Monday, February 17, 2014
Moving is a chore all by itself, but making sure your pet fares well in the adventure requires extra planning.
Read on for what to consider when choosing a rental — and how to make the move as smooth as possible for your furry family member!
The pet-friendly rental
Finding a rental that take pets is your first step in securing happy housing for you and your dog or cat. You’ll want your new landlord to welcome you both with open arms, so be up front with the fact that you have a pet. You can go one further by having a pet resume at the ready. This is a document that includes vaccination and spayed or neutered information (with supporting documents), references from past landlords, neighbors, your veterinarian, obedience trainers and any other positive information that will make your pet shine.
Look for housing, ideally, with a fenced yard, in a neighborhood which offers plenty of walking options and perhaps a dog park. If you worry about your dog or cat roaming loose, consider renting a house on a street that’s removed from a heavily-trafficked road.
Planning the move
Depending on how far you have to go and how you’re getting there, you may be using a pet carrier to transport your animal. If so, start getting your pet used to the carrier as soon as possible, making it readily available with a favorite toy or blanket inside. Once your pet sees the carrier as a safe haven, traveling in it on the big day won’t seem as traumatic.
If traveling by plane, check pet travel policies on your airline of choice to see what rules they have and to find out what paperwork and evidence of vaccinations you must provide — before making reservations.
Talk to your vet about whether your pet may need a sedative for more comfortable travel. Also, consider getting your dog or cat groomed just before the trip so that nails are trimmed for the event.
The day of the move is usually stressful for everyone involved, and your pet can pick up on all the expectant energy in the air. Be sure to keep your routine as normal as possible, while keeping your voice and body language as calm as you can. Plenty of affection and praise will assure your pet that nothing bad is happening.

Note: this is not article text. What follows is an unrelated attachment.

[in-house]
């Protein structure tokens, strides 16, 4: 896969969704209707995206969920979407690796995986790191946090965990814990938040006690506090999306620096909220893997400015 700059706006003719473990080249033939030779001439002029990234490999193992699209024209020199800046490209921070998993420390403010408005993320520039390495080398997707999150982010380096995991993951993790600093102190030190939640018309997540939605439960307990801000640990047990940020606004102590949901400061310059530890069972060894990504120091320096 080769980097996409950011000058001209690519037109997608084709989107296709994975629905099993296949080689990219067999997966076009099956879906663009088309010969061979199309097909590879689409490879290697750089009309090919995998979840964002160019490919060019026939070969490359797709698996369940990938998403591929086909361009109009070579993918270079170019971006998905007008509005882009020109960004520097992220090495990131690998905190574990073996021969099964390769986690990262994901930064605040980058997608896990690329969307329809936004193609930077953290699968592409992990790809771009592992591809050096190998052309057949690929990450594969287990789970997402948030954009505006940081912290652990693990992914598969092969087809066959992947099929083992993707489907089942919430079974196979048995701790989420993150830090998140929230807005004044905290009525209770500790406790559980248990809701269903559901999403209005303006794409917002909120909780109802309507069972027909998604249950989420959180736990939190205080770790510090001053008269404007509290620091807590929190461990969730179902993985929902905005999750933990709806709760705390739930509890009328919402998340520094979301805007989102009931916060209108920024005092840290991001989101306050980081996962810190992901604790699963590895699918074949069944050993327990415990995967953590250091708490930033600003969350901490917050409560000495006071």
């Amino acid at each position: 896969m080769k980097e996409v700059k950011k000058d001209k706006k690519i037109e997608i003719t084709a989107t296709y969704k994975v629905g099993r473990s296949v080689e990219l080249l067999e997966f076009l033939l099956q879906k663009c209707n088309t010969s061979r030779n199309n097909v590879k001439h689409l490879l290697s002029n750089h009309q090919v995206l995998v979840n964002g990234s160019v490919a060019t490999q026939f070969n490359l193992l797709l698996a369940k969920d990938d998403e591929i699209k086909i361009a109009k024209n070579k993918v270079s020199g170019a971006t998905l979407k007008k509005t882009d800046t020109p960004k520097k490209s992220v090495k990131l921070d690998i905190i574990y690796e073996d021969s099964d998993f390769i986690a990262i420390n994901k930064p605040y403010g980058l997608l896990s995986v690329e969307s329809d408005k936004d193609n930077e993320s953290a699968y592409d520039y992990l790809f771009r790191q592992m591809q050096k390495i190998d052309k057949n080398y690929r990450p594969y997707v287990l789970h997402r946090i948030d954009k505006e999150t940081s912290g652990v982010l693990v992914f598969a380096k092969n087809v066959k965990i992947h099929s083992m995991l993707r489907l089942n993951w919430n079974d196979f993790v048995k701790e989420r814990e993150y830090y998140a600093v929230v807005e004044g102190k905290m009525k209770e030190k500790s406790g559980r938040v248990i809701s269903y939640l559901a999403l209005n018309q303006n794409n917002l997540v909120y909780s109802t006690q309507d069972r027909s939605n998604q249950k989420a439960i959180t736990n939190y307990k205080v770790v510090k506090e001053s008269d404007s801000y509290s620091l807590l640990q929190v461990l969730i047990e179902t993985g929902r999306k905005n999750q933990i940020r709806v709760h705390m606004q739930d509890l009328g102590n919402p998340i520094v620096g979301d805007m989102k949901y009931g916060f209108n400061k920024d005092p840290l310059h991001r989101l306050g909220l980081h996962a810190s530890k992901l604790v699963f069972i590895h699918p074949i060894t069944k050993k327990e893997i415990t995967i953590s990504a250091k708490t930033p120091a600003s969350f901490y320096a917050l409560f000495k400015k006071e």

Moving days also offer the opportunity for anxious pets to bolt out an open door. Choose a room in the home you’re leaving and make it your pet’s base while everything is moved out. Make sure to keep the door closed (warn friends and family members to do the same) and to supply your pet with food, water, a favorite toy and the crate, if you’re using one.
Depending on the size and duration of your move, you might want to board your dog at a kennel during the tumult, and pick her up in time to get in the car or plane, en route to your new rental home.
When you arrive
Getting used to a new home can be as unsettling to a pet as leaving the old one. Keep your pet in his crate or in a closed room until everything is moved in, and you can begin to create order. As with your exit strategy, supply your pet with everything she will need upon arrival—familiar food/water bowls and favorite toys. Now your pet can begin the process of exploring this new territory comfortably.
As you plan your move, begin making arrangements for your pet, too. Thoughtful preparation will make the experience easier on the two of you and help ensure a happy move into your new home!
Posted by GCC Partners Webmaster at 11:34 AM
Monday, August 5, 2013
Monday, September 24, 2012
Back to School Fall Safety TipsAs children return to school in the fall, they are excited and may not be paying as much attention to their surroundings as they should. Keep them safe with these fall safety tips.
- If your child's school bus is equipped with seat belts make sure your child uses it.
- If your child walks to school or waits at a bus stop, wearing clothes that are brightly colored makes them more visible to drivers.
- Children that ride bicycles to school should always wear a helmet.
- Have your child use a rolling backpack if possible.
- A loaded backpack should not weigh more than ten to twenty percent of the weight of the child.
Posted by GCC Partners Webmaster at 8:48 AM